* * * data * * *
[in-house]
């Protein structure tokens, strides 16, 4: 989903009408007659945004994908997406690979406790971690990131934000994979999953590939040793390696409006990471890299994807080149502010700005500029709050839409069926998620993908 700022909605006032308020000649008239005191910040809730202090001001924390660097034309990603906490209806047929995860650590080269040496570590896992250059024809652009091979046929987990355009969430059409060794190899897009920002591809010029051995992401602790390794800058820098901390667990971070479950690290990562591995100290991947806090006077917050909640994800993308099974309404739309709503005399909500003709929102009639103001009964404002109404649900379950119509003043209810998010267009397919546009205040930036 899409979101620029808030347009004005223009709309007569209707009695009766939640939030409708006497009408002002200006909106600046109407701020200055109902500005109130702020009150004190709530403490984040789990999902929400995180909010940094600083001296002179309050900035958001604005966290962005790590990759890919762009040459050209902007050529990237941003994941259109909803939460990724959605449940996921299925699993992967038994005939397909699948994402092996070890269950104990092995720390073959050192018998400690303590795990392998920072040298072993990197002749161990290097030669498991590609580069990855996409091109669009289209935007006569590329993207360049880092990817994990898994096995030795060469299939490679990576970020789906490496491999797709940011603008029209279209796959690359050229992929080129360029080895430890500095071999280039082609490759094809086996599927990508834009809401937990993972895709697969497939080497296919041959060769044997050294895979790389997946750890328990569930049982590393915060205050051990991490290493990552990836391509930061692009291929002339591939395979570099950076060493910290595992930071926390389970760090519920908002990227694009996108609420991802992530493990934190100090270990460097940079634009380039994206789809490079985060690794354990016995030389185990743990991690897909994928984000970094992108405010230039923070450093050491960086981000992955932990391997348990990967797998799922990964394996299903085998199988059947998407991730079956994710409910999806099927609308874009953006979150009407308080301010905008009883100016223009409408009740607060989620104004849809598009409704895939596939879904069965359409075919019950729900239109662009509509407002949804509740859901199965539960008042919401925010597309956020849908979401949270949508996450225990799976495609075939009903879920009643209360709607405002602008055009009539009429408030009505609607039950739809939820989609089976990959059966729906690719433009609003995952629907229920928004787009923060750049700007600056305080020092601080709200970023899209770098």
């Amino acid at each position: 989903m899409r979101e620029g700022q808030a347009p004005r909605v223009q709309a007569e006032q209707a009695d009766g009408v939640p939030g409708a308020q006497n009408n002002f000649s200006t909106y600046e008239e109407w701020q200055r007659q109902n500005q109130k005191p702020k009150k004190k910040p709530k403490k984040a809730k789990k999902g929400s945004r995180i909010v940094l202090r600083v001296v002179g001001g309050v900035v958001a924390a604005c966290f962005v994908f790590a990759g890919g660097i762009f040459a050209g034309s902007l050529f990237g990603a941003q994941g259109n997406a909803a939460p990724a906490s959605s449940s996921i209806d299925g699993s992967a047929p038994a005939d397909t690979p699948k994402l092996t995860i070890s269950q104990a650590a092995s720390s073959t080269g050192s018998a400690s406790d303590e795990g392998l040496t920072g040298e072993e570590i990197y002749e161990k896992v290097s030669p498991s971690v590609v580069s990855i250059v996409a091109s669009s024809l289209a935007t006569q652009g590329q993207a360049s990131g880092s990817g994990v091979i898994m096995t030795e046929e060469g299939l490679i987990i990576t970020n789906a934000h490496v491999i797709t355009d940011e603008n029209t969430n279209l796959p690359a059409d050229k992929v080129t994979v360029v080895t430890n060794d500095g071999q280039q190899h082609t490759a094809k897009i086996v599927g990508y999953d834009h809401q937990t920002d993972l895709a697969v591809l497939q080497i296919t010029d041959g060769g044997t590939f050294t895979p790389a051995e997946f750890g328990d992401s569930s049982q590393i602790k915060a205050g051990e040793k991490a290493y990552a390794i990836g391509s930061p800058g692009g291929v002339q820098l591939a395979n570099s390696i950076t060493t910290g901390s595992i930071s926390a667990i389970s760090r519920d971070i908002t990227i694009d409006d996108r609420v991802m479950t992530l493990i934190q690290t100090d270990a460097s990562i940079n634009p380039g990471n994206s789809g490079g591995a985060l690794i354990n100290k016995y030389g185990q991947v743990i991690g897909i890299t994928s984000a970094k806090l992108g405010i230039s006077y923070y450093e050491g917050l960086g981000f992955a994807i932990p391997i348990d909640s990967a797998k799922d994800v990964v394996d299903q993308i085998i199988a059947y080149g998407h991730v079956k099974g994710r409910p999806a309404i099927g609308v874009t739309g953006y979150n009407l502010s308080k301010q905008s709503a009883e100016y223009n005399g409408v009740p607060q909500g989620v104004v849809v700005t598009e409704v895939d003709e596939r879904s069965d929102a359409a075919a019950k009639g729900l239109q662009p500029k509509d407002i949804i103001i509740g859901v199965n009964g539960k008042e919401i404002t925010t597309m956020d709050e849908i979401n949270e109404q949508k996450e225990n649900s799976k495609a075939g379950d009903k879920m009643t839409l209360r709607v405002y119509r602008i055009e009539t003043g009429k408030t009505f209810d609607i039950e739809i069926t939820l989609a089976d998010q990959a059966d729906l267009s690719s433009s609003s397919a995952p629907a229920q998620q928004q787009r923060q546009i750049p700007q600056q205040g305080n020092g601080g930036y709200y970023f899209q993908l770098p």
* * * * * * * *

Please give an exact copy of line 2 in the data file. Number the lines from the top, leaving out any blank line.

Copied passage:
């Protein structure tokens, strides 16, 4: 989903009408007659945004994908997406690979406790971690990131934000994979999953590939040793390696409006990471890299994807080149502010700005500029709050839409069926998620993908 700022909605006032308020000649008239005191910040809730202090001001924390660097034309990603906490209806047929995860650590080269040496570590896992250059024809652009091979046929987990355009969430059409060794190899897009920002591809010029051995992401602790390794800058820098901390667990971070479950690290990562591995100290991947806090006077917050909640994800993308099974309404739309709503005399909500003709929102009639103001009964404002109404649900379950119509003043209810998010267009397919546009205040930036 899409979101620029808030347009004005223009709309007569209707009695009766939640939030409708006497009408002002200006909106600046109407701020200055109902500005109130702020009150004190709530403490984040789990999902929400995180909010940094600083001296002179309050900035958001604005966290962005790590990759890919762009040459050209902007050529990237941003994941259109909803939460990724959605449940996921299925699993992967038994005939397909699948994402092996070890269950104990092995720390073959050192018998400690303590795990392998920072040298072993990197002749161990290097030669498991590609580069990855996409091109669009289209935007006569590329993207360049880092990817994990898994096995030795060469299939490679990576970020789906490496491999797709940011603008029209279209796959690359050229992929080129360029080895430890500095071999280039082609490759094809086996599927990508834009809401937990993972895709697969497939080497296919041959060769044997050294895979790389997946750890328990569930049982590393915060205050051990991490290493990552990836391509930061692009291929002339591939395979570099950076060493910290595992930071926390389970760090519920908002990227694009996108609420991802992530493990934190100090270990460097940079634009380039994206789809490079985060690794354990016995030389185990743990991690897909994928984000970094992108405010230039923070450093050491960086981000992955932990391997348990990967797998799922990964394996299903085998199988059947998407991730079956994710409910999806099927609308874009953006979150009407308080301010905008009883100016223009409408009740607060989620104004849809598009409704895939596939879904069965359409075919019950729900239109662009509509407002949804509740859901199965539960008042919401925010597309956020849908979401949270949508996450225990799976495609075939009903879920009643209360709607405002602008055009009539009429408030009505609607039950739809939820989609089976990959059966729906690719433009609003995952629907229920928004787009923060750049700007600056305080020092601080709200970023899209770098």